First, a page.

"Eating Our Young" is a sad and grim allegory about the way families can unthinkingly consume their members, not out of hatred so much as out of an angry reflexiveness that, once settled into, seldom allows for compassion or heartfelt connection with those around us. It's told from the perspective of the youngest members of one particular family, Kenda and her brother Kenny.
I'll keep you posted as details arrive--publication date and all that jazz. Meanwhile, here is an excerpt from the story:
Kenda tripped on tangling sheets as she leapt to the door. All seven kids would stampede to the washroom but she was closest and with luck might not have to wait.
Too late. Enid was mean again and wakened James before the rest. He was the biggest boy and Enid’s favourite and slower in the bathroom than anyone. Kenda faltered at the closing door. “Can I come in, Jamie?”
“Wait your turn, Turd-Drop.”
She sighed and looked at the bristling line of bigger kids squeezing toward her, and remembered Kenny last night. It was not going to happen to her today. She ran back to her room and began to change clothes, then climbed out the window, down the rose trellis, to the dirt. No one guessed her use of the garden. Here behind the rose she yanked her shorts down, piddled, and covered the pee before climbing the trellis again. At the window she listened, peeking cautiously over the sill.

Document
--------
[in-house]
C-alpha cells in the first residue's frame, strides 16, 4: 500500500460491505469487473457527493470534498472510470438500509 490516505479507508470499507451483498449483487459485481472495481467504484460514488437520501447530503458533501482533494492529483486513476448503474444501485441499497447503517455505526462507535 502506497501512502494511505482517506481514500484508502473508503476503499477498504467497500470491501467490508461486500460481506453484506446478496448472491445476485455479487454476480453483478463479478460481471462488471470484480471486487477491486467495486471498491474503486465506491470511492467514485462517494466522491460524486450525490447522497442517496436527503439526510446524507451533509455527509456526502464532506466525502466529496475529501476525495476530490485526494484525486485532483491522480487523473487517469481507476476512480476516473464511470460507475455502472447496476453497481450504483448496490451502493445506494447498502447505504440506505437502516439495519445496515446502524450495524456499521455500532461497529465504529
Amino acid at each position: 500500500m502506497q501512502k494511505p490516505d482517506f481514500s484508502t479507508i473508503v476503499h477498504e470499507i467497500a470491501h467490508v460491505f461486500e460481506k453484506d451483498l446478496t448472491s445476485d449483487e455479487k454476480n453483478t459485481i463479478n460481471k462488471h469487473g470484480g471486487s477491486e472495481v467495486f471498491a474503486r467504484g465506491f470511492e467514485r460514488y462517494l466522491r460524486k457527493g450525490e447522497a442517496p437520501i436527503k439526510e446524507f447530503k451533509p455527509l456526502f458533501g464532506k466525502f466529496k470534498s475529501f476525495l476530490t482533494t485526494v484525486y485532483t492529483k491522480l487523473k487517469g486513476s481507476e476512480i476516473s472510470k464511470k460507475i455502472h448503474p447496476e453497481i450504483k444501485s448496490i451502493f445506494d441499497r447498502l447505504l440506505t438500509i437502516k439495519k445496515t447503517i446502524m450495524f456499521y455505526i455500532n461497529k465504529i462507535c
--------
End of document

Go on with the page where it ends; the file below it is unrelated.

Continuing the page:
The door had drifted open. Children cried and shouted, doors slammed, water ran. Enid yelled orders. Kenda wanted to climb back in and burrow in the blank oasis of the laundry-room where she and Kenny slept. (Her idea. They’d been sneaking in to sleep together on piles of laundry for so long nobody thought about it anymore.)
No one was in the room.